Frightening signs farmers are losing the war on superworms

John Shirley

Perception often prevails over reality. No harm, some would say. Better to be in a fool's paradise than in none. Take a scene of lambs, or calves, or any livestock, frolicking in a grass field on a sunny summer's day. Such a scene is wonderful to behold. As a nation we market our food on such pleasant vistas.

In reality, though, these animals are defecating and urinating on the pasture they are eating. As a consequence, they are supporting and promoting a population of nasty parasites which inhabit the grass carpet.

These nasties, which we usually term worms, are capable of robbing the vitality, even taking the life itself, of the lovely young livestock feeding on the grass.

Across the world, farmers have long waged war on the grass nasties and have generally been able to keep them in check by hitting them with drugs delivered by our pharmaceutical companies.

But there are frightening signs that farmers are losing this war. We are seeing the emergence of superworms on farms which are resistant to the medical compounds that we have had in our armoury.

This trend is very similar to the emergence of the hospital superbugs, which are resistant to antibiotics. I am told that in South Africa and New Zealand, some farms are so infested with the superworms that grazing sheep on them is no longer an option.

In the fight against the worms, the conveyor belt for new drugs delivered nothing for a stretch of more than 20 years. Then, like the man waiting a long time for a bus, along come two.

The first new anti-worm drug for sheep was Monepantel. This is marketed by Novartis Animal Health under the brand Zolvix. Last week, Pfizer Animal Health launched another new sheep product, Derquantel, which will be included in the brand product Startect.

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The value of these products is that they have new modes of action and will kill all of the pasture worms in sheep that have become resistant to the drugs already on the market.

Across the world, scientists have hailed the emergence of the new drugs. They are seen as vital in the war against the parasites which are constantly getting smarter.

We now know that in the past we made mistakes in how wormer drugs were used, mistakes which allowed the emergence of the resistant superworms.

The arrival of the new chemicals is seen as giving farmers and vets a second chance to halt the emergence of the resistant superworms and to put the farmer in long-term control of pasture parasites.

In Ireland, a group of volunteers that includes IFA, vets, regulatory agencies and research institutes have been assembled under the co-ordination of retired Department of Agriculture parasitologist Dr Tom Murphy with the aim of introducing best practice in the use of sheep and cattle wormers.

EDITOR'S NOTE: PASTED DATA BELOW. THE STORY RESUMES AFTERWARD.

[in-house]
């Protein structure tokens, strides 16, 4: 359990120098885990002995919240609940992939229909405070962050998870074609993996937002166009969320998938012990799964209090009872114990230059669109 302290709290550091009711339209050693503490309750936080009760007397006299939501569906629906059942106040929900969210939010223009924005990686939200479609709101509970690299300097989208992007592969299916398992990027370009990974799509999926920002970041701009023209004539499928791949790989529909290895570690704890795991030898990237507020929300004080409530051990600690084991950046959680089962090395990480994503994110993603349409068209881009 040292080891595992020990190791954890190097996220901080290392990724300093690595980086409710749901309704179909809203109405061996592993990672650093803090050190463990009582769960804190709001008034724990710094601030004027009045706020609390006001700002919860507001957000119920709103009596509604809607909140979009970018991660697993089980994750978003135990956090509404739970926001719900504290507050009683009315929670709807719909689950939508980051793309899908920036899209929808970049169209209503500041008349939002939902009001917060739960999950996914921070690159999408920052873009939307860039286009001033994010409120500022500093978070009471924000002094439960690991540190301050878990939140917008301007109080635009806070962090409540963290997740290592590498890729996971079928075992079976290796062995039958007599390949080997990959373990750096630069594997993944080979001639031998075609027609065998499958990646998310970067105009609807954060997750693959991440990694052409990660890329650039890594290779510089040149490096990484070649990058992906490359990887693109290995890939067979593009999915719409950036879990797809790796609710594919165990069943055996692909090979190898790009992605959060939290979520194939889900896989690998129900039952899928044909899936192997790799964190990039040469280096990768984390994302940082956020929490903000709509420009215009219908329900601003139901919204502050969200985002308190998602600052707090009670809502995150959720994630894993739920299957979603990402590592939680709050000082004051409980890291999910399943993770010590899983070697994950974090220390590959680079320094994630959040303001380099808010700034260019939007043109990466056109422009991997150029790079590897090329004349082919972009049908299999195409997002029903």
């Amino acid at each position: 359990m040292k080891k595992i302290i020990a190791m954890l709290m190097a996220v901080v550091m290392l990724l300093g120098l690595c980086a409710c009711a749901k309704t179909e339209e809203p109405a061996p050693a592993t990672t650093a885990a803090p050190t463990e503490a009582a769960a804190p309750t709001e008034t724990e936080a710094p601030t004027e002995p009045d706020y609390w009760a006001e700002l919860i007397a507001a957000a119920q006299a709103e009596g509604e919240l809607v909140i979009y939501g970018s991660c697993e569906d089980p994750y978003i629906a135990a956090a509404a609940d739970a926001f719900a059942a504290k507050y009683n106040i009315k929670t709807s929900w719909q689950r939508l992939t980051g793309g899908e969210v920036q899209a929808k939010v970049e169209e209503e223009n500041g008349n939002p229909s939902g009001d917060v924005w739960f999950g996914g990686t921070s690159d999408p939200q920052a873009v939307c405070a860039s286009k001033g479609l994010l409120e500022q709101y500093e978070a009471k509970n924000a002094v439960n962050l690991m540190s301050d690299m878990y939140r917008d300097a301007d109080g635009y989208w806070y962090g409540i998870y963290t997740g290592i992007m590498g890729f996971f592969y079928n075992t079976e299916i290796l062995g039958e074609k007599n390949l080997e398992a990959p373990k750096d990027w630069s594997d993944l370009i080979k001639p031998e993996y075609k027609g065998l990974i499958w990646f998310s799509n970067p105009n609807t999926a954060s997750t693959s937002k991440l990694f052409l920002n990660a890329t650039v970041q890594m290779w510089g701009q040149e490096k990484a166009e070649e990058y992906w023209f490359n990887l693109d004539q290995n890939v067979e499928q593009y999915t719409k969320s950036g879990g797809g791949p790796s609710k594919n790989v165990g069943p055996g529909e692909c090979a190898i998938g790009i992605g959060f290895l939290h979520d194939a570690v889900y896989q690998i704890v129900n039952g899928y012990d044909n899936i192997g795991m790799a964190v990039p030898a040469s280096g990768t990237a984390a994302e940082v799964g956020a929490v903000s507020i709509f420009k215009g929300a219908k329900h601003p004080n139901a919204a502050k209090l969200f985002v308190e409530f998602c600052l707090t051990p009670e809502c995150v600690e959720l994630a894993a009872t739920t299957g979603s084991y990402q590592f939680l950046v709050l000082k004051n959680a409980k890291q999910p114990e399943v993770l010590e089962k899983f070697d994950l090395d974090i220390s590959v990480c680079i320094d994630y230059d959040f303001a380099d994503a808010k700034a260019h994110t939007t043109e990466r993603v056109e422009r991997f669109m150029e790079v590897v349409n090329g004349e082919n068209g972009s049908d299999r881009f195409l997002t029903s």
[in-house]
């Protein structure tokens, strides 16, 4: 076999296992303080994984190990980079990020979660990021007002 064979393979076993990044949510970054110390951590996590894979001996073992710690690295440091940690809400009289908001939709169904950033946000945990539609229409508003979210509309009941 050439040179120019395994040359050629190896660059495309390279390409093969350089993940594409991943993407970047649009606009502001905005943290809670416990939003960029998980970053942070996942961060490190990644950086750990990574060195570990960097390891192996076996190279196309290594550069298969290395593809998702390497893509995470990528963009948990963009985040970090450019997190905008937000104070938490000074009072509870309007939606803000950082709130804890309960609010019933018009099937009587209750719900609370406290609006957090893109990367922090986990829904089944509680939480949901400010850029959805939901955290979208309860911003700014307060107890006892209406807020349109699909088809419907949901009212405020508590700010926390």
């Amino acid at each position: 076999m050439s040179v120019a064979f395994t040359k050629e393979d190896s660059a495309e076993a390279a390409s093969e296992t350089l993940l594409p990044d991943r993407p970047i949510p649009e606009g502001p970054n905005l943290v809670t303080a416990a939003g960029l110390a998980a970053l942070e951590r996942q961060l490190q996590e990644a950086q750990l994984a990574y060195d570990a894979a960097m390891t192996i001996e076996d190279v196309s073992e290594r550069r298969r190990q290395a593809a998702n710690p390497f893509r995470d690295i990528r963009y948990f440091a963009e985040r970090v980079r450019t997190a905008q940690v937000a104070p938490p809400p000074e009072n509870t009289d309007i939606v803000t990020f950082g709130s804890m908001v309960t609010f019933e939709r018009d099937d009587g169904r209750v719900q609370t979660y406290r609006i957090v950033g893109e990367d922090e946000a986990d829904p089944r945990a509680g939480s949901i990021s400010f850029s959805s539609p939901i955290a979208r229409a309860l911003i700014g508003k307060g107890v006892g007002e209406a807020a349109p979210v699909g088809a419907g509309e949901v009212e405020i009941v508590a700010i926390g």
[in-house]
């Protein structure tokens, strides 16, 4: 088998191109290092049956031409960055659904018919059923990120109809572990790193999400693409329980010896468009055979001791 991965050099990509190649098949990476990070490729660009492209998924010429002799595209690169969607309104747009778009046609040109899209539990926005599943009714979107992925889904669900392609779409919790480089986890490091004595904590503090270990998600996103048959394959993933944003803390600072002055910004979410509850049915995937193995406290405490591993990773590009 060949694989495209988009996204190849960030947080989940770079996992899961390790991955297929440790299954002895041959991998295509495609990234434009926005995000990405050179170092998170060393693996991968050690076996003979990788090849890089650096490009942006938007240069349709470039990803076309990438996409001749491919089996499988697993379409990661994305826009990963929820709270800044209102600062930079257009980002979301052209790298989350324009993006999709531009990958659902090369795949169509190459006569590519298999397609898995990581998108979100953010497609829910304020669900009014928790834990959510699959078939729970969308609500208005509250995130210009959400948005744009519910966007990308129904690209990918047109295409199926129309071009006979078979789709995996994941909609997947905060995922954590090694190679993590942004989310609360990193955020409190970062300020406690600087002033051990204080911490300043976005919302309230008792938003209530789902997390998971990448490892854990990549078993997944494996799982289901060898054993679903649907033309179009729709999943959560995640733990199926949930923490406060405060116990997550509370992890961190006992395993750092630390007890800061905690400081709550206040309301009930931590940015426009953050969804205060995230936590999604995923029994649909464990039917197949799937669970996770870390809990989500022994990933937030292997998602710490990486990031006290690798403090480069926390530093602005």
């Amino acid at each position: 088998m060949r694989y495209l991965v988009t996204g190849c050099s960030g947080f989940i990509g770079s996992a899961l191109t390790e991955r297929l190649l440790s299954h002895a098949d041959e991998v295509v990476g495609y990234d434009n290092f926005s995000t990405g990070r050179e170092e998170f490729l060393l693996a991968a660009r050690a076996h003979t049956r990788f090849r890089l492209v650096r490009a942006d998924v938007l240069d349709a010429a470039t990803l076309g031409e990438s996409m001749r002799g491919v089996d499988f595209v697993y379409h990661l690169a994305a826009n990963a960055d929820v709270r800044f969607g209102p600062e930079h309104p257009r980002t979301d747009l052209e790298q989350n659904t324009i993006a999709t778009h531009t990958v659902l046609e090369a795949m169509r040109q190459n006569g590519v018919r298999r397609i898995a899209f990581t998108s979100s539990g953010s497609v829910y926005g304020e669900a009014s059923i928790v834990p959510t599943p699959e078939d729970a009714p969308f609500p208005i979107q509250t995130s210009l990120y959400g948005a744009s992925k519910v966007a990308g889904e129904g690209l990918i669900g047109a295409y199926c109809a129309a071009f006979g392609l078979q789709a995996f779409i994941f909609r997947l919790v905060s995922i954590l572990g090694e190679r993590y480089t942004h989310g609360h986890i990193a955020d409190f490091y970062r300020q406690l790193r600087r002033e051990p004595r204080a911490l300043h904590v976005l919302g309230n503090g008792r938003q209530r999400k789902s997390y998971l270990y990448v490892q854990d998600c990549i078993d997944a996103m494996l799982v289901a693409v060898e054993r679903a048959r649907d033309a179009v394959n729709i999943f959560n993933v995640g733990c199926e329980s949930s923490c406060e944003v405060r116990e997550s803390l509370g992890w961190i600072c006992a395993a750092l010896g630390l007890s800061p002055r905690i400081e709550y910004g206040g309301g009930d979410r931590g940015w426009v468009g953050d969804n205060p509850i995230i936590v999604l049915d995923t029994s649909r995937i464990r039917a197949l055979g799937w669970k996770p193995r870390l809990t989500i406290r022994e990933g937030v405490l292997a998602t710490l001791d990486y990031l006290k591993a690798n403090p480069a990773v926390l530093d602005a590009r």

These 'best practices' of today have turned many of the 'best practices' of yesteryear on their head.

For decades, sheep farmers have been reared on a diet of 'drench your stock at prefixed dates and move them to a clean worm-free pasture'.

Now, the recommendation from Dr Murphy's group is to drench your sheep only if they need it. When you must drench, ideally sheep should be held off pasture in a shed for a couple of days post drenching and then moved onto a contaminated rather than a clean field.

The principle behind the new recommendation is that if drenched sheep are shedding resistant worms, it's preferable that these worms have competition from susceptible worms on a contaminated pasture rather than giving them a free run to multiply on a worm-free pasture.

Dr Murphy said that poor dosing practices, such as under-dosing for the weight of animal or the use of faulty drenching guns, have also contributed to the growth of resistant parasites.

Ideally, he would base dosing on flock faecal worm counts and selectively dose the lambs showing signs of a worm burden rather than blanket treat the whole flock.

How widespread is the wormer resistance problem in Irish flocks?

There are several worm species and, until now, three categories of wormers (white/benzimadazoles, yellow/levamisole, and clear/macrocyclic lactones) to treat them.

Dr Murphy quotes Teagasc surveys in 2007, which showed more than 90pc of flocks had a resistance to the white wormers and more than a third showed resistance to clear wormers. That's serious.

If in Ireland we term the resistant worms as superworms, then in New Zealand and South Africa they are already hit with mega superworms. Their flocks are showing resistance to all three drench categories.

Unless the resistance threat in Ireland is addressed we are heading down the same road as the southern hemisphere producers. Tom Murphy has put together a talk on combating wormer resistance that is suited to sheep farmer meetings.

Waterford vet Charles Chavasse, a member of the Murphy voluntary group, told a meeting of Galway sheep farmers last week that strategic use of the new wormers could retain their efficacy for the next 40 years.

Speaking about Startect, he said that this product should be strategically rather than routinely used against worms. It is very useful as a quarantine dose for new sheep coming onto the farm. It can play a vital role in treating sheep in flocks where resistant worms have been identified. To this end, Pfizer are offering a free test for resistant worms. This will operate through vets.

Startect is a new sheep drench from Pfizer based on the active ingredients Derquantel and Abamectin. It kills all the economically important stomach, gut and lung worms in sheep but is not a fluke treatment. As a 'prescription-only medicine' , it will be available through vets. It is expected to retail at about €1.50 per treatment. It has a 14 day meat withdrawal period.

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